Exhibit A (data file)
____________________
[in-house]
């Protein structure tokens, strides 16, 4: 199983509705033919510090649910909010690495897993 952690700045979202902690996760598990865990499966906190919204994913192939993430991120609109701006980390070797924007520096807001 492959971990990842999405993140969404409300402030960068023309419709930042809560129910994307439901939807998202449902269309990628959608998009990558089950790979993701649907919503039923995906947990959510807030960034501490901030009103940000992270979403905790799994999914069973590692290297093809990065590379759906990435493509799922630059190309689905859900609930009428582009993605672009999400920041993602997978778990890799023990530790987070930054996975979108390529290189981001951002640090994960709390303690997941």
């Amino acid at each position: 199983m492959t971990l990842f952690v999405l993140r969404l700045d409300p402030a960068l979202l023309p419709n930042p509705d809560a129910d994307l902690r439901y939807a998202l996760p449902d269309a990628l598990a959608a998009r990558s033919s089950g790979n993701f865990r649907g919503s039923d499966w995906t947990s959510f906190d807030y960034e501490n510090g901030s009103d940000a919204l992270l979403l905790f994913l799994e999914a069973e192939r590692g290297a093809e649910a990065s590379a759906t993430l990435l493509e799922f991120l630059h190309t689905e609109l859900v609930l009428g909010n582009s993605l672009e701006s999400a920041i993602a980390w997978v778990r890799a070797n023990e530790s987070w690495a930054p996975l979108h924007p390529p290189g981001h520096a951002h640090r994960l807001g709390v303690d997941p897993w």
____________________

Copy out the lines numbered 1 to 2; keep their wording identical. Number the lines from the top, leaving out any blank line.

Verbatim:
[in-house]
């Protein structure tokens, strides 16, 4: 199983509705033919510090649910909010690495897993 952690700045979202902690996760598990865990499966906190919204994913192939993430991120609109701006980390070797924007520096807001 492959971990990842999405993140969404409300402030960068023309419709930042809560129910994307439901939807998202449902269309990628959608998009990558089950790979993701649907919503039923995906947990959510807030960034501490901030009103940000992270979403905790799994999914069973590692290297093809990065590379759906990435493509799922630059190309689905859900609930009428582009993605672009999400920041993602997978778990890799023990530790987070930054996975979108390529290189981001951002640090994960709390303690997941």